You work with the ideal team, feel that you have the necessary motivation, the objectives you pursue are real and you even have a perfect space. But the work doesn’t flow how you’d like. Has this happened to you?
It’s more common thank you think! If that happens, it’s very likely that you’re not yet working in the so-called “flow state”.
According to the psychologist Mihaly Csikszentmihalyi: “A state in which one feels completely absorbed and immersed in an activity that provides pleasure and enjoyment”.
On average, we spend about a third of our life working. Wow! That’s a lot of time, right?
This makes it important for us to obtain a work experience as pleasant as possible. For this, it’s very important to know what type of organization we’re working in. We usually talk about two types: Healthy and toxic ones.
How do we tell the difference?
Healthy organizations, unlike toxic ones, are those that invest in collaborative, systematic, and intentional efforts with the purpose of maximizing the well-being of employees and productivity, creating well-designed spaces with equal and accessible opportunities. This type of organization takes into account aspects such as stress and the promotion of occupational health.
In the last few years we’ve heard the term engagement a lot, which refers to a positive affective state characterized by high levels of energy and mental activation in the workplace.
However, flow is different than engagement being that it’s a more punctual process related to concrete characteristics or work duties. When a person works with flow, he or she feels motivated and able to perform a concrete activity that is also challenging. In this context, the worker remains totally concentrated, strives to the fullest, developing all of his or her potential to perform the task with the best result, and overall, feeling in control of the situation.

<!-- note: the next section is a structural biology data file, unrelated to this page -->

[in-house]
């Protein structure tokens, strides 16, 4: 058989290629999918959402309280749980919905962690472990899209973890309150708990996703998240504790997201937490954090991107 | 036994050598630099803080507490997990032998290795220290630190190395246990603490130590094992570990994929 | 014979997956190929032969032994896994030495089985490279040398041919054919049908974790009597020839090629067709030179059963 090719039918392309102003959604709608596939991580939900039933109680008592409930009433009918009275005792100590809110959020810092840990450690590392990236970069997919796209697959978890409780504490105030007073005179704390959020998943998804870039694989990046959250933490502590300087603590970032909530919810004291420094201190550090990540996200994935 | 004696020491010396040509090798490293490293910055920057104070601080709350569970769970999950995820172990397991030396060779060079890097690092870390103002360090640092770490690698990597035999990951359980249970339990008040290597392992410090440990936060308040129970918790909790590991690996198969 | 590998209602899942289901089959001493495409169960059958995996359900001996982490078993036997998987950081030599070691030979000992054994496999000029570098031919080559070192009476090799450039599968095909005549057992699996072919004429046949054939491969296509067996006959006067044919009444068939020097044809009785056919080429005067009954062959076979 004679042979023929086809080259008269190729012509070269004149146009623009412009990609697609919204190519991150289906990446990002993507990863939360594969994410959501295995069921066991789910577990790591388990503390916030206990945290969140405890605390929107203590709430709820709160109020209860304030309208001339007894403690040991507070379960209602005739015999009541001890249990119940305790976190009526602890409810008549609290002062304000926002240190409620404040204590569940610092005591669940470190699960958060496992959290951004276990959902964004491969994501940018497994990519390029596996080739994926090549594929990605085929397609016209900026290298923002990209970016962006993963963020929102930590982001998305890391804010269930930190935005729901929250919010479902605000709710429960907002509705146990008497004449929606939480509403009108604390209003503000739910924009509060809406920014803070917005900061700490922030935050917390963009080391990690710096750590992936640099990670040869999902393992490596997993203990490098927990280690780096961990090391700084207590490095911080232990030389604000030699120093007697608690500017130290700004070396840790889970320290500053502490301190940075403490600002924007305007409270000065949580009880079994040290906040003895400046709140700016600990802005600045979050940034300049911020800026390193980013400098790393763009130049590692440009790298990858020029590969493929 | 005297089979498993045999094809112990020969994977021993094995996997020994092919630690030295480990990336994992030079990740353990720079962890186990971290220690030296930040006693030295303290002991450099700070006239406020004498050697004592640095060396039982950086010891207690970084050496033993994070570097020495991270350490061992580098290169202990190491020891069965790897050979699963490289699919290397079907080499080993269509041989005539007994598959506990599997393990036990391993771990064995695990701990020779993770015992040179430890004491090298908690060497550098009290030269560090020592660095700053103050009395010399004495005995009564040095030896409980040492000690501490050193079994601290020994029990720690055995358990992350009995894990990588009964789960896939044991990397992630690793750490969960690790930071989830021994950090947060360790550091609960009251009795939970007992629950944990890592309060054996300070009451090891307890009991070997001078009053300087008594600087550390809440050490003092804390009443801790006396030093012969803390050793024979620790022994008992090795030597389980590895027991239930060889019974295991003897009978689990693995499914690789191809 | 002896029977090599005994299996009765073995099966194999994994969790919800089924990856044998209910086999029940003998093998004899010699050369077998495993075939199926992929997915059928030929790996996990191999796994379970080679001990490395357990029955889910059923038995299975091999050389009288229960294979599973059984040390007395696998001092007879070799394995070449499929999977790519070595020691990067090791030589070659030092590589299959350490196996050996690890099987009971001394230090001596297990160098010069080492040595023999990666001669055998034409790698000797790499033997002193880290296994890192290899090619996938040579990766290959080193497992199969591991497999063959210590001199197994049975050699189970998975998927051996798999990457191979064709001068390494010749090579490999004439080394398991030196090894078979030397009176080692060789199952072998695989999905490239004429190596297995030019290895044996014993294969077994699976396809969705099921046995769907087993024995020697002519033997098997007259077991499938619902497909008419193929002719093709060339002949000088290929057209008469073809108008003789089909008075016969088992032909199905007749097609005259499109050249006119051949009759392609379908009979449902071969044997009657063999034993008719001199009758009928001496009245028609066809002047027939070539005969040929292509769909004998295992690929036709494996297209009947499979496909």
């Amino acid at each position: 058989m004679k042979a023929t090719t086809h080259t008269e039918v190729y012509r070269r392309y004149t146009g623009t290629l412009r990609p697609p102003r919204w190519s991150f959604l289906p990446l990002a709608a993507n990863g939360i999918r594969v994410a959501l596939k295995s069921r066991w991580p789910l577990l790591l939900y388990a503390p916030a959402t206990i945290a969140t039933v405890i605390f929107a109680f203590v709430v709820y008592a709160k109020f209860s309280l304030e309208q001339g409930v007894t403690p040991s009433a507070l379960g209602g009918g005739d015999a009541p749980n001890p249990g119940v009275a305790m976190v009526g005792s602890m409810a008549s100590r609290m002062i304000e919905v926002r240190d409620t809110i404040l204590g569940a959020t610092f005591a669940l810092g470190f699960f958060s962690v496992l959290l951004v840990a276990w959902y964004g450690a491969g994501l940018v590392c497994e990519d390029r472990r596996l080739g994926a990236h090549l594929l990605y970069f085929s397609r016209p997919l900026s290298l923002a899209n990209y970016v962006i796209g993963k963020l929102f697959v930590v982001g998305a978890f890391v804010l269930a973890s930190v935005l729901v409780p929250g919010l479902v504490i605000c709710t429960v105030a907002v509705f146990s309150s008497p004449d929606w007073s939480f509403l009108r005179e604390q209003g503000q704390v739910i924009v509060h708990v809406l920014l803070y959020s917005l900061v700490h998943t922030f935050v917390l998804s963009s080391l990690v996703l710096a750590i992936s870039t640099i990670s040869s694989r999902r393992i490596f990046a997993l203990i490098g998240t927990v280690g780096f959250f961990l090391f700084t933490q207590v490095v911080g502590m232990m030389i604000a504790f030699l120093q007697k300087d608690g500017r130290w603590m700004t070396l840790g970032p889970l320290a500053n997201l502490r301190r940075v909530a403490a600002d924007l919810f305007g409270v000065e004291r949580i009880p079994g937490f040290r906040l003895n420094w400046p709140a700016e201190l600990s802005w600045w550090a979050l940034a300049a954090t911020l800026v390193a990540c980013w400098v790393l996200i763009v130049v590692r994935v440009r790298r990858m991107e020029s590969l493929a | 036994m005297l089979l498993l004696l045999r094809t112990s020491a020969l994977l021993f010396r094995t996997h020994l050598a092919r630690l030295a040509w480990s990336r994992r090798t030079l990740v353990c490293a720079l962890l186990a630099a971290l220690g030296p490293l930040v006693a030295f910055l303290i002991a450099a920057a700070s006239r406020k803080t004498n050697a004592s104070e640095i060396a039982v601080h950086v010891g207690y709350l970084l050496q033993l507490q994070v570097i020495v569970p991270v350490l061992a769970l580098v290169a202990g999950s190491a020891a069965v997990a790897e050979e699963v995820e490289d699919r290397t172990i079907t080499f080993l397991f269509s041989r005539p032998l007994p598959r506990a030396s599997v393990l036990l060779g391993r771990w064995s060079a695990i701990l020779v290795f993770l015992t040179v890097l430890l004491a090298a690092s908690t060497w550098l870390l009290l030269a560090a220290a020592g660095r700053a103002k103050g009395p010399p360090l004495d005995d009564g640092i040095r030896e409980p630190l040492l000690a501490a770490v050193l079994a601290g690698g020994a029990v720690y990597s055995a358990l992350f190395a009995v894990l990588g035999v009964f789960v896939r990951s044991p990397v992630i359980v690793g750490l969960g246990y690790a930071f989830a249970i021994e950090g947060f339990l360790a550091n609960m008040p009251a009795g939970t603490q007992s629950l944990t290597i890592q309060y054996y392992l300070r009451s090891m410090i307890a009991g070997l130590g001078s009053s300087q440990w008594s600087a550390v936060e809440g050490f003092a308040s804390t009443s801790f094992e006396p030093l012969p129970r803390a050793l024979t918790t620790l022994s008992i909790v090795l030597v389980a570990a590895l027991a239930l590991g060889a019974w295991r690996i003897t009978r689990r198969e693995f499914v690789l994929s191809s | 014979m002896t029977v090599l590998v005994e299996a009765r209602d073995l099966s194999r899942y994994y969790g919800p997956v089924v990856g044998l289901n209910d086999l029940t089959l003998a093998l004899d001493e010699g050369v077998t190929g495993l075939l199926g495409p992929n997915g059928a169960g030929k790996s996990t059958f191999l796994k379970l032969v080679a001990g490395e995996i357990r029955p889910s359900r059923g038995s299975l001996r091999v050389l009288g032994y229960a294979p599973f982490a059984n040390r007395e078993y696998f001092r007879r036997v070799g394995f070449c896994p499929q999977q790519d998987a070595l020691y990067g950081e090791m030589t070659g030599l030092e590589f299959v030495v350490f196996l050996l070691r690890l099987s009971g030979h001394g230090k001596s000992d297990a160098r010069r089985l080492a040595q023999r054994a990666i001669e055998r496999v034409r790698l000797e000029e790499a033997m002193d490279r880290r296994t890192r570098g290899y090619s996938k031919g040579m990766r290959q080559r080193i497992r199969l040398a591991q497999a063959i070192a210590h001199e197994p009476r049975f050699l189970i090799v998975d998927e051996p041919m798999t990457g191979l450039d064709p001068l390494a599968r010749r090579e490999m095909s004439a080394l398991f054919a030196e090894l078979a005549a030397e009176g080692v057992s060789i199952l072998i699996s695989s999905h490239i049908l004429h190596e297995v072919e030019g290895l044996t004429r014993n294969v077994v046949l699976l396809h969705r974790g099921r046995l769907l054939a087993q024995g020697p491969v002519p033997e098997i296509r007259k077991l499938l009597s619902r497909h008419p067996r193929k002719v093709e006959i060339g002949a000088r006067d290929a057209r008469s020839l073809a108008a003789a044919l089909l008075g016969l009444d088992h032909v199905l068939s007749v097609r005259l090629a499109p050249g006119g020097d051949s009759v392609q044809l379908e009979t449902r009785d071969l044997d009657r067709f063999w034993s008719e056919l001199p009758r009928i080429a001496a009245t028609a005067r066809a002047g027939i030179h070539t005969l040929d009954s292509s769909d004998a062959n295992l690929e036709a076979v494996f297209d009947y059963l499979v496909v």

Ok, so now…
What tools do we use to reach the status of Flow?
- The activity to be carried out must have a clear goal as to what is expected as a final result and we must have some ability to perform it. If we are not musicians or we don’t like music, we won’t be able to achieve the state of flow, on the contrary, we would enter into a state of anxiety and possible frustration.
- The task must be active and attractive. We already know what we’re going to do, now we just have to balance compromise with pleasure so the brain can go into “autopilot mode”, enjoying even the possible difficulties.
- Always pursue partial and final objectives and start from parameters that will help us achieve success, they will also indicate progress and the quality of our task.
- Motivation plays a fundamental role. For example, if we work for a company in exchange for a salary, we will enter a state of flow as long as we are doing something that we like and that satisfies us.
We need more dopamine in our brains. Although it may sound weird, we must generate it.
How and why?
Surely you’ve heard of the famous feedback and it’s not by accident. It’s a more than important tool to achieve a good workflow.
Feedback has two key functions. One, it helps us to know immediately if we should continue doing the task in the same way, or if we should look for a better alternative. Second, it catches and hooks us. Positive feedback produces dopamine in our brain, and when we experience this, we crave more “micro-rewards” for which we’ll continue performing actions that will provide us with more positive feedback.
To summarize, feedback helps people work more efficiently, on their own, with more creativity. But beware! Self-motivation is necessary, don’t forget about that.
In conclusion, we can say that if we really worry about workers and internal clients, we’ll have greater practical effectiveness, positive feedback and therefore great business success.
These types of companies are usually examples to follow for others, since many people would like to work for them. Here is where flow has the most weight: working in this state means moving one step further to create a healthy and positive environment for its workers, allowing them to create a relationship between professional growth, creative breadth, and the enjoyment of their tasks.
In the end it’s not that hard, right? It’s about letting go and empowering our capabilities. As a result, we’ll have workers that are really dedicated to their tasks, that seek to develop their entire potential, and that will want more and greater challenges. We will be able to have satisfied and happy workers!
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